Through Virgil, Dante (the author) asserts that the most serious sin of all is fraud, explaining that “God finds it more displeasing.” He later equates it to “mad bestiality”; although it is “man’s peculiar vice,” it reduces a human to an animal. The Buddha, too, emphasized the fundamental importance of truthfulness for any liberating path. Delusion underpins all three kilesas. If liberation is clear-seeing, then delusion is the tap root of suffering.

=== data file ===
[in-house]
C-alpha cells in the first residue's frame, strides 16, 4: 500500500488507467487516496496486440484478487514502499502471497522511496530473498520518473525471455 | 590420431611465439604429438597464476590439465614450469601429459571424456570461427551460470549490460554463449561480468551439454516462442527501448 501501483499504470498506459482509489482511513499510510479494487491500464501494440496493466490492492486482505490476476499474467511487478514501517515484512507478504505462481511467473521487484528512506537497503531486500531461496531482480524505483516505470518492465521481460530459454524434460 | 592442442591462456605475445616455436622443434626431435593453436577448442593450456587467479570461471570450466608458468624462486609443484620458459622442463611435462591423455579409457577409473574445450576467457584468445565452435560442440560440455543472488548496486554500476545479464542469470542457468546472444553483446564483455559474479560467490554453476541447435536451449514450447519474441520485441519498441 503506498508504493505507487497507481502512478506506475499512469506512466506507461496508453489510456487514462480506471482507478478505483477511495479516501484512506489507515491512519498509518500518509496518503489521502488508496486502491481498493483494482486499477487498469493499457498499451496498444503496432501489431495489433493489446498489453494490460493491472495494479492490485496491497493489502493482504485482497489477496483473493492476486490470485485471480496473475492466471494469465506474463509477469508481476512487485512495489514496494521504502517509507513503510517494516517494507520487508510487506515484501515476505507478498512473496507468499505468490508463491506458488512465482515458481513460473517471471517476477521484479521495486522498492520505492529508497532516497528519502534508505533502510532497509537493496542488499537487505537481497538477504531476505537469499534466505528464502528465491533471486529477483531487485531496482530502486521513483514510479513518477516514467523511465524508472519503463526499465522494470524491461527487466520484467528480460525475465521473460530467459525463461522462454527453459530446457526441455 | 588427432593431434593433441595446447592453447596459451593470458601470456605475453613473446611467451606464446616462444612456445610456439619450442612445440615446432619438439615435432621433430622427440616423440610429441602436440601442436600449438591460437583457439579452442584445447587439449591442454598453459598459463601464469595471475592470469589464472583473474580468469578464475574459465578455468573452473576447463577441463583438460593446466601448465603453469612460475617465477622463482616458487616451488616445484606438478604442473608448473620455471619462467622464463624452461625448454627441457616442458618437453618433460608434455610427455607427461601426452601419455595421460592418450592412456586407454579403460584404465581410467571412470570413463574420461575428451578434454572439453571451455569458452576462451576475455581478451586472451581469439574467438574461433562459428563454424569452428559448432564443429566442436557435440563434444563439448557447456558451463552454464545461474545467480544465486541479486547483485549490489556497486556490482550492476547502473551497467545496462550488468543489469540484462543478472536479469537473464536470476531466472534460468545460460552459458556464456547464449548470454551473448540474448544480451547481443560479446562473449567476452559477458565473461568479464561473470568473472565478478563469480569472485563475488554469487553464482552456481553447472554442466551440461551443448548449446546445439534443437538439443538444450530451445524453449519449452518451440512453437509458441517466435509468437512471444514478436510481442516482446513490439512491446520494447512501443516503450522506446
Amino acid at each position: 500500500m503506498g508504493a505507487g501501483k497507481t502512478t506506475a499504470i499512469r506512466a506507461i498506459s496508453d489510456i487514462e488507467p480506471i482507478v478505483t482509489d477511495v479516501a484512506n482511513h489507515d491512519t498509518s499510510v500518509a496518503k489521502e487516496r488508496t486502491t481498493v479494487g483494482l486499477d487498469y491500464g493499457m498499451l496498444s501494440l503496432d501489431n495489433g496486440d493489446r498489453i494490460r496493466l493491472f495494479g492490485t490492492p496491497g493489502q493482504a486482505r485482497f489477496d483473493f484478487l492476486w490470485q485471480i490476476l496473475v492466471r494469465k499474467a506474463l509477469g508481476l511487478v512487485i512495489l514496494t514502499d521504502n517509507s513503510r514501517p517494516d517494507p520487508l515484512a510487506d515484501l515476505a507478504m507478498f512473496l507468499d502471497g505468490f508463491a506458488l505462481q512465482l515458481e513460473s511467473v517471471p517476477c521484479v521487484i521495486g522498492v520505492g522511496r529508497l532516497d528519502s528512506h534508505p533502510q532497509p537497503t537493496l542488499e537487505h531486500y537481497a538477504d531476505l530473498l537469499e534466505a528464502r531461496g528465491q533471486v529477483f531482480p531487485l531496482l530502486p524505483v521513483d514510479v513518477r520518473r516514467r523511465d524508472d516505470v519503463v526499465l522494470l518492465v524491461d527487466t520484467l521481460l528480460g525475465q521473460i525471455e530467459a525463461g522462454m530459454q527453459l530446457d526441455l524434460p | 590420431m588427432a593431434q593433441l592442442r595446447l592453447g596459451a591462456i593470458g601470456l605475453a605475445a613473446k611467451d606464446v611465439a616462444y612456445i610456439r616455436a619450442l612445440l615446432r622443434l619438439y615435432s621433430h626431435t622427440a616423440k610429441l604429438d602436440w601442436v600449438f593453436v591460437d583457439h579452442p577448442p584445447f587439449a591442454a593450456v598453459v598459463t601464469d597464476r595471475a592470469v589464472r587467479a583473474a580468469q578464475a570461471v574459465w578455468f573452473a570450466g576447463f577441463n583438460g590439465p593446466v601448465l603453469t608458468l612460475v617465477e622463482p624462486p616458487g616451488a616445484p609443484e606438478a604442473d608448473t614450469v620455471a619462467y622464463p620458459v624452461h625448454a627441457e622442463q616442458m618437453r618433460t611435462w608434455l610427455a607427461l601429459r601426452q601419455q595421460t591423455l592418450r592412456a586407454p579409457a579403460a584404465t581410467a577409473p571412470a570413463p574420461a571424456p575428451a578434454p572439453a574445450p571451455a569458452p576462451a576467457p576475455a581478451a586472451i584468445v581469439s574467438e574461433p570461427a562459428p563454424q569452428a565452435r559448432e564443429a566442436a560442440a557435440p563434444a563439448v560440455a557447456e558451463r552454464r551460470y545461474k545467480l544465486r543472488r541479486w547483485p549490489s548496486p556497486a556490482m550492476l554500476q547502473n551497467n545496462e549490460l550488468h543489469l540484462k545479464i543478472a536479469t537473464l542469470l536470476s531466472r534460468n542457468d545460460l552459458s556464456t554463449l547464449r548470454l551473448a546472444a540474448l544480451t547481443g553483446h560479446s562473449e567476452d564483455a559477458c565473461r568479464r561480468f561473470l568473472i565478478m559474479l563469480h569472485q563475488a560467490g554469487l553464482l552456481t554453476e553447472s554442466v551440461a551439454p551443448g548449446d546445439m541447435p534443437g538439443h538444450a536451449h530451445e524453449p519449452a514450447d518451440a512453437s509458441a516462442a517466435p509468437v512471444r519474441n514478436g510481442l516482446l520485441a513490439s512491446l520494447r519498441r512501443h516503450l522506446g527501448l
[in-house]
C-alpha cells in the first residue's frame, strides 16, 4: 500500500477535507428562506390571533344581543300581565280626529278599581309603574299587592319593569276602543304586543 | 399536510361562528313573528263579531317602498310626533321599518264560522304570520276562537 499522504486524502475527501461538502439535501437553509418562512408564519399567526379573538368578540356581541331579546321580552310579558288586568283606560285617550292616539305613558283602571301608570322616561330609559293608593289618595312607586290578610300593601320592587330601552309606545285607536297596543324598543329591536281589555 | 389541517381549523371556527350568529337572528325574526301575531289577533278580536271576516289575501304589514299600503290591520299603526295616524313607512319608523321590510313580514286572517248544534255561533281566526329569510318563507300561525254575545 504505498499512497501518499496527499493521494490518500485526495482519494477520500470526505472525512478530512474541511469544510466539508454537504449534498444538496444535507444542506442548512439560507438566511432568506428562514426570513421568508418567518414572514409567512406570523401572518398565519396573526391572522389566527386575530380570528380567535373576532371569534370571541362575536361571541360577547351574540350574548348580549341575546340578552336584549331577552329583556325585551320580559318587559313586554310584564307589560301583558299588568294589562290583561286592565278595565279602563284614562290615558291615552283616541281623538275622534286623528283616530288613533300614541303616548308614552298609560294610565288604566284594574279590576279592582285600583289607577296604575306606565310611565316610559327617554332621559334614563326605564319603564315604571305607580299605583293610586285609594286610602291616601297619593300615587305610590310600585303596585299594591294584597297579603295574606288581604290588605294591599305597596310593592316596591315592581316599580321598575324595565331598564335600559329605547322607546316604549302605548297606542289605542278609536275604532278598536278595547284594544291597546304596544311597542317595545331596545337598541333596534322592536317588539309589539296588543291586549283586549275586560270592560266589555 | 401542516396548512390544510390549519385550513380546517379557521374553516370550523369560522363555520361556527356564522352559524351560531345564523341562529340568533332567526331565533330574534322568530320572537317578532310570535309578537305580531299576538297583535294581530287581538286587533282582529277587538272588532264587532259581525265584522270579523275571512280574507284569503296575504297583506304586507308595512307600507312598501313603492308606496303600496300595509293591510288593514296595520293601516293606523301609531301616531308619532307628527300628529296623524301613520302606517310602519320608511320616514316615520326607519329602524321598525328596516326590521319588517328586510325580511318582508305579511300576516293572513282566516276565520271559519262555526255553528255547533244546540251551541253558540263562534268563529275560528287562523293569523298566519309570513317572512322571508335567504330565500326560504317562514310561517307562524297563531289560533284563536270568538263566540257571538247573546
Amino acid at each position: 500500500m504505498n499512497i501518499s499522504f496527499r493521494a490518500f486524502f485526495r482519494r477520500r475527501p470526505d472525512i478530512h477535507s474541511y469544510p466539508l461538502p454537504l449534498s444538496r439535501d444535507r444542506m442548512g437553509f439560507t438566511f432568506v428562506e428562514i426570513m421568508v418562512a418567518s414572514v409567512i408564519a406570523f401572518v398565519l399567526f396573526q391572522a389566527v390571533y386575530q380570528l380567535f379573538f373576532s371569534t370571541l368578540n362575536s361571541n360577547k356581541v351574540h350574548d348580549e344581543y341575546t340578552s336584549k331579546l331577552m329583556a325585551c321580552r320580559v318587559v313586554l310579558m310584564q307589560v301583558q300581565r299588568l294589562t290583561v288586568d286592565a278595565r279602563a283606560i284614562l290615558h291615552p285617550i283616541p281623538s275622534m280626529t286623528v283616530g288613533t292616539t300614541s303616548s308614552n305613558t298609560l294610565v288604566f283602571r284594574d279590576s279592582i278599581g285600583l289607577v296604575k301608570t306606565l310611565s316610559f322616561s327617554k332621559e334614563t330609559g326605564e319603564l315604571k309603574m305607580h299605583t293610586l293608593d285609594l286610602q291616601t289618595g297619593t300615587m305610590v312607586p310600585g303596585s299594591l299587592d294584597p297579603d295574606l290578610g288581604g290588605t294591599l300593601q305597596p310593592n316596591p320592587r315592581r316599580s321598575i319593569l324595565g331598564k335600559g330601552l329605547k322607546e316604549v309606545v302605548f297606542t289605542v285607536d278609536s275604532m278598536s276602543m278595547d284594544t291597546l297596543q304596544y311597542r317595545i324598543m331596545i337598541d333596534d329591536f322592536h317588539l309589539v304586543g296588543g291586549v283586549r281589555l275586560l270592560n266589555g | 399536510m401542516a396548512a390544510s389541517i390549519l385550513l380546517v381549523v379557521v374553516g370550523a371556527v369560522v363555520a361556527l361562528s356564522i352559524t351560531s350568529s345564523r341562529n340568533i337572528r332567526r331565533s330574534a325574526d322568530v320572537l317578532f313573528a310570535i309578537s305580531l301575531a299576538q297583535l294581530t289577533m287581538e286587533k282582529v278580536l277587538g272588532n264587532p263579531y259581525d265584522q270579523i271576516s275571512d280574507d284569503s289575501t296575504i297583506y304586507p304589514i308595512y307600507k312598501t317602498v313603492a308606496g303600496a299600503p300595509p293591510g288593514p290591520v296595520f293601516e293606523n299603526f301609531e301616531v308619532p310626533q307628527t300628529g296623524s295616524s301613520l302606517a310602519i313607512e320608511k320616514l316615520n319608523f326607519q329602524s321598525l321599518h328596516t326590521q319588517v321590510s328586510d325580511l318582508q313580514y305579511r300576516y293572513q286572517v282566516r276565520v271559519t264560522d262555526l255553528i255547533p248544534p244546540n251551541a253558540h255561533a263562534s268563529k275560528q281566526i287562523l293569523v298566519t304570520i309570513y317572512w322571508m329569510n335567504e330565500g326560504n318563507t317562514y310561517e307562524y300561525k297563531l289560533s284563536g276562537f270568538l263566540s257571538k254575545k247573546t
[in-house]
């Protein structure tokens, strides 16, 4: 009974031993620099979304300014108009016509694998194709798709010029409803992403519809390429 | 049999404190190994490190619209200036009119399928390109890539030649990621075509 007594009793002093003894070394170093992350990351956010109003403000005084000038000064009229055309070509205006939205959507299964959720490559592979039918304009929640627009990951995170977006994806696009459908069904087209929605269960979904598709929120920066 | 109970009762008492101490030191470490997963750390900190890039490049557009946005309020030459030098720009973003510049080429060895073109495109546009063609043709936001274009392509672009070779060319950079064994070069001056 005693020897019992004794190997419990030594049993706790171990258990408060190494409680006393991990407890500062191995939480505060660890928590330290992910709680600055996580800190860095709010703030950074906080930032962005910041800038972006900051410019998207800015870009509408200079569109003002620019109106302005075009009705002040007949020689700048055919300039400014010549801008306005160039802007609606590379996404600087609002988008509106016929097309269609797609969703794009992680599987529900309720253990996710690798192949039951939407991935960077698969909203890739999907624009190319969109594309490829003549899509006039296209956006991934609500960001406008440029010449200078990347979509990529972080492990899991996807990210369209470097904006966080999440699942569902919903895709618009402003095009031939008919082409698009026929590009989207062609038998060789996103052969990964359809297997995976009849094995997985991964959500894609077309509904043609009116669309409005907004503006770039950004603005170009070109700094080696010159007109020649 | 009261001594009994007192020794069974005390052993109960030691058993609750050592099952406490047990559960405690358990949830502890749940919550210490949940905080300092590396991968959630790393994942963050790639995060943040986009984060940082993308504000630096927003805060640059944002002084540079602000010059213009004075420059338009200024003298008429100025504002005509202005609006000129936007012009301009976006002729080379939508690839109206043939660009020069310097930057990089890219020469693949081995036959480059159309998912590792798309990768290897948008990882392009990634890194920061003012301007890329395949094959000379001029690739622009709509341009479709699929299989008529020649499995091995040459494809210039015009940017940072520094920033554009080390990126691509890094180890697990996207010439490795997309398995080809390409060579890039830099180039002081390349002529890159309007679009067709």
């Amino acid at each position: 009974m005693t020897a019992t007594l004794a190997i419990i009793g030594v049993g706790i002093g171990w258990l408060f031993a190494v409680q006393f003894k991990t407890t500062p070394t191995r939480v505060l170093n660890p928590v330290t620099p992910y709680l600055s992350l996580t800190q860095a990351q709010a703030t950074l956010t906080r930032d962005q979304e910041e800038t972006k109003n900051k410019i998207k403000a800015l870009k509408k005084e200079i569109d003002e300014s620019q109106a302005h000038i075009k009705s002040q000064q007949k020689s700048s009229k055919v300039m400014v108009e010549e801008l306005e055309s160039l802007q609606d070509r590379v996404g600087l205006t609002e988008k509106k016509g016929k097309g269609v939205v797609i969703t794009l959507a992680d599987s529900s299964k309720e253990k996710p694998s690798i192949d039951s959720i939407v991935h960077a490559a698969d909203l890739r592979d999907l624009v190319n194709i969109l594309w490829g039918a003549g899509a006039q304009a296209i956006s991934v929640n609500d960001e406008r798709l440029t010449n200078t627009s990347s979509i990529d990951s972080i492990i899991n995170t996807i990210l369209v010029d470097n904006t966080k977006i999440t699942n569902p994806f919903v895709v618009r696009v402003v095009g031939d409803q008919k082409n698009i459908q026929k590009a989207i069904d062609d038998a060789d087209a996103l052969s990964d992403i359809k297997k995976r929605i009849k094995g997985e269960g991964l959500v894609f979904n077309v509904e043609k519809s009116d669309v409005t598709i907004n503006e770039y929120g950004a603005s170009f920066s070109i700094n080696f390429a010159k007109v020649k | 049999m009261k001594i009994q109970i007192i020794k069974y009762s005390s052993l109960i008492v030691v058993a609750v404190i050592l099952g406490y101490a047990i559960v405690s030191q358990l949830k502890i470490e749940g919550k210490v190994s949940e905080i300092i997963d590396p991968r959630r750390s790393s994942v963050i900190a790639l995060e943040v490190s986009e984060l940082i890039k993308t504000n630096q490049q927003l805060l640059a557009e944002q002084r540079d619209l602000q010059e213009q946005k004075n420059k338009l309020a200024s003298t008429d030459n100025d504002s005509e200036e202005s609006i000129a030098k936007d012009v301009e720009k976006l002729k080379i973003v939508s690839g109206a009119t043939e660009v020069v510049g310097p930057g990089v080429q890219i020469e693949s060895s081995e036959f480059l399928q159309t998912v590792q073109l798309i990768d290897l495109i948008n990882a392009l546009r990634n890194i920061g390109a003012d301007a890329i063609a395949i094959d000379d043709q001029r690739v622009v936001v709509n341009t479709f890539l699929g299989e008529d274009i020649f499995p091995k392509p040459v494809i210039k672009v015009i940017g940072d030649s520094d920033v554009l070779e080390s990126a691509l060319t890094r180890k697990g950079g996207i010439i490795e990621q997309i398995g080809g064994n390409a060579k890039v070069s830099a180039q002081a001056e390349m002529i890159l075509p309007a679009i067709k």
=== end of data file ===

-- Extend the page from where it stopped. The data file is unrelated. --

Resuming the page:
What is so remarkable about Dante is that his medieval Christian lens recognizes the primacy of the sinner’s mental state, just as Buddhism does. Lust feels like being swept around by a storm; sullen rage is like drowning in mud. In Dante’s hell, the sinners spend eternity in the conditions manifest by their mind state. This resonates with the Buddhist idea that our reality is largely created by our state of mind. What’s more, Dante’s sinners often don’t realize how bad they have it. They’re so wedded to their ideas of what constitutes pleasure and their self-righteous blame of others for their pain that they don’t make the connection between their conditions in hell and the conditions of their own minds. We don’t need to die to relate to Dante’s sinners. It is our commonplace experience not to see how much we suffer and to blame conditions outside our minds for our pain, all the while misapprehending our own agency. I think Dante and the Buddha would have gotten along.